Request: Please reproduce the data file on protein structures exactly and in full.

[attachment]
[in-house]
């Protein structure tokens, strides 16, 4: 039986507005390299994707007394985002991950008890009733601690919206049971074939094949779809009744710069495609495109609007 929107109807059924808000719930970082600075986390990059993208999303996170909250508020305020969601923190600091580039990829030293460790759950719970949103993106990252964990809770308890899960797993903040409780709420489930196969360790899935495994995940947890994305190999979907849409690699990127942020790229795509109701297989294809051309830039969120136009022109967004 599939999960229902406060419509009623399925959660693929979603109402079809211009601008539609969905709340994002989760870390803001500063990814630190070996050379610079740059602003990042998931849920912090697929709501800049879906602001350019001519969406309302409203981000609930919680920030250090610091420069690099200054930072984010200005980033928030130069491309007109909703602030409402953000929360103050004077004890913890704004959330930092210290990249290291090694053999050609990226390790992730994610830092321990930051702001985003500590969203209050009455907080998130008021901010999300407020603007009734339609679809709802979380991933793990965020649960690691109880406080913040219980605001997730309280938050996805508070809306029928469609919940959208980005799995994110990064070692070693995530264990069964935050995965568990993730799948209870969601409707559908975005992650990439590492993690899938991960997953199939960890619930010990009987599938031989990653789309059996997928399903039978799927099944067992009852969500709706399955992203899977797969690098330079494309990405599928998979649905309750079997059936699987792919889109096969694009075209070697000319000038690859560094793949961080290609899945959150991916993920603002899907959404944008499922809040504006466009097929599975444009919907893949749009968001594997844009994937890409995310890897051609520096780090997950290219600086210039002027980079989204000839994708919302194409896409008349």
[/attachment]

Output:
[in-house]
């Protein structure tokens, strides 16, 4: 039986507005390299994707007394985002991950008890009733601690919206049971074939094949779809009744710069495609495109609007 929107109807059924808000719930970082600075986390990059993208999303996170909250508020305020969601923190600091580039990829030293460790759950719970949103993106990252964990809770308890899960797993903040409780709420489930196969360790899935495994995940947890994305190999979907849409690699990127942020790229795509109701297989294809051309830039969120136009022109967004 599939999960229902406060419509009623399925959660693929979603109402079809211009601008539609969905709340994002989760870390803001500063990814630190070996050379610079740059602003990042998931849920912090697929709501800049879906602001350019001519969406309302409203981000609930919680920030250090610091420069690099200054930072984010200005980033928030130069491309007109909703602030409402953000929360103050004077004890913890704004959330930092210290990249290291090694053999050609990226390790992730994610830092321990930051702001985003500590969203209050009455907080998130008021901010999300407020603007009734339609679809709802979380991933793990965020649960690691109880406080913040219980605001997730309280938050996805508070809306029928469609919940959208980005799995994110990064070692070693995530264990069964935050995965568990993730799948209870969601409707559908975005992650990439590492993690899938991960997953199939960890619930010990009987599938031989990653789309059996997928399903039978799927099944067992009852969500709706399955992203899977797969690098330079494309990405599928998979649905309750079997059936699987792919889109096969694009075209070697000319000038690859560094793949961080290609899945959150991916993920603002899907959404944008499922809040504006466009097929599975444009919907893949749009968001594997844009994937890409995310890897051609520096780090997950290219600086210039002027980079989204000839994708919302194409896409008349």